Team of scientists from NUST MISIS Center for Industrial Prototyping of High Complexity obtained the first samples of 3D aluminum composite details with ceramic filler, manufactured by laser melting. In the nearest future, the obtained composites will be used to grow the spacecraft parts for Russian aircraft industry. The research is conducted under a grant from the Russian Science Foundation; the results are published in Materials.
Scientists from the National University of Science and Technology MISIS, led by Professor Alexandr Gromov developed a method of 3D-printing of alumomatrix (aluminum-based) composite materials with ceramic fillers (aluminum oxide and nitride). The research was conducted in the framework of the project supported by the Russian Science Foundation. The use of additive technologies allowed increasing the strength of the resulting powder materials by 20%.
The annual growth rate of the global market of additive technologies exceeds 100%. This can be explained by the advantages of additive technologies for metals compared to traditional industrial technologies: casting, powder metallurgy etc. This includes the ability to create complex 3D-details, reduce the weight of the detail by optimizing the design, increase the strength of the details, as well as the technology for fast and situational production of small-scale details of complex shape. One of the most popular directions is the development of methods of 3D-aluminum printing for aerospace.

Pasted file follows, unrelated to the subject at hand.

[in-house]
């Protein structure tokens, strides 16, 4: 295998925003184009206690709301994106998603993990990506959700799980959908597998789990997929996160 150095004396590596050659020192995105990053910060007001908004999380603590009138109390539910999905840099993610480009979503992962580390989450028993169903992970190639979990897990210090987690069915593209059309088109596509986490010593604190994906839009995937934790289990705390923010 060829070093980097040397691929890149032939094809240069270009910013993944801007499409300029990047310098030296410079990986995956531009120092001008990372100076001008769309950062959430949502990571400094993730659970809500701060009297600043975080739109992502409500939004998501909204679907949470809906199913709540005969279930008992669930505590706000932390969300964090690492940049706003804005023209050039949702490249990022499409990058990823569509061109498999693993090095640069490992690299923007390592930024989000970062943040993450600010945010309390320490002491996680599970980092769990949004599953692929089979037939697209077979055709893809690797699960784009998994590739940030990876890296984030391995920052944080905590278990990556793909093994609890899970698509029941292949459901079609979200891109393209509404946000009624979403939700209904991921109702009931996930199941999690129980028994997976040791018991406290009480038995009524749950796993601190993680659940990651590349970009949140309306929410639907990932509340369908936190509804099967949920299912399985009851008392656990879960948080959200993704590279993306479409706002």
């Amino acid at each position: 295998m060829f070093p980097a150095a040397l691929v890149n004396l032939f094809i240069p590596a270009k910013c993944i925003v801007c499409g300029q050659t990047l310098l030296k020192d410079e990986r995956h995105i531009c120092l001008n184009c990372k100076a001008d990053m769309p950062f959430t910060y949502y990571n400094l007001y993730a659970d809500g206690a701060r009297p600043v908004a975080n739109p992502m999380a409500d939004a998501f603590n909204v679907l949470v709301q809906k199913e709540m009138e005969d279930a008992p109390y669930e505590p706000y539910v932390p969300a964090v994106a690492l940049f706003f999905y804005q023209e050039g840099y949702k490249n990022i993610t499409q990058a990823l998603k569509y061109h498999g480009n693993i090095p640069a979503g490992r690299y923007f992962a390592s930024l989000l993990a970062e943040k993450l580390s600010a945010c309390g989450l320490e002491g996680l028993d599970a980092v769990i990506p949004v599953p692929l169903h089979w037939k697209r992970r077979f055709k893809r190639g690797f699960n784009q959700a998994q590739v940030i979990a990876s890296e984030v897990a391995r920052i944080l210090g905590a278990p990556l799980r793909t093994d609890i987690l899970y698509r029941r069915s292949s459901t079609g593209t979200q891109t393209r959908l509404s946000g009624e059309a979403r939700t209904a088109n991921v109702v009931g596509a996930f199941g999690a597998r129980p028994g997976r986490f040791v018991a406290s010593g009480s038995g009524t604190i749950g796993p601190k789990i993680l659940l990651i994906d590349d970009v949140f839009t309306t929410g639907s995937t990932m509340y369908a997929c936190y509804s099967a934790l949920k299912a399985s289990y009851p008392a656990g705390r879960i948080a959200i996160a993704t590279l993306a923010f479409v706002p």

Source: NUST MISIS
In this case, the main task of material scientists is to reduce the detail weight while maintaining the strength characteristics. Nowadays, the metal primarily used in aircraft is titanium. It is a durable, corrosion- and load-resistant material, the only significant disadvantage of which is the high density, 5.4 g/mm. Lightweight and ductile aluminum at the same time has a density of 2.7 g/mm, that is, it is twice as light. However, it is far less strong than titanium. Scientists are actively looking for ways to strengthen aluminum.
The proposed methods allow increasing the flexibility of design, reducing the production time of functional prototypes, reducing the weight of the resulting details by 10-20 %.
Currently, the research team is completing a series of laboratory tests of the resulting batch of material. In the near future, the researchers will switch to the next step of the project, i.e. obtaining the first samples of details from this aluminum-ceramic powder.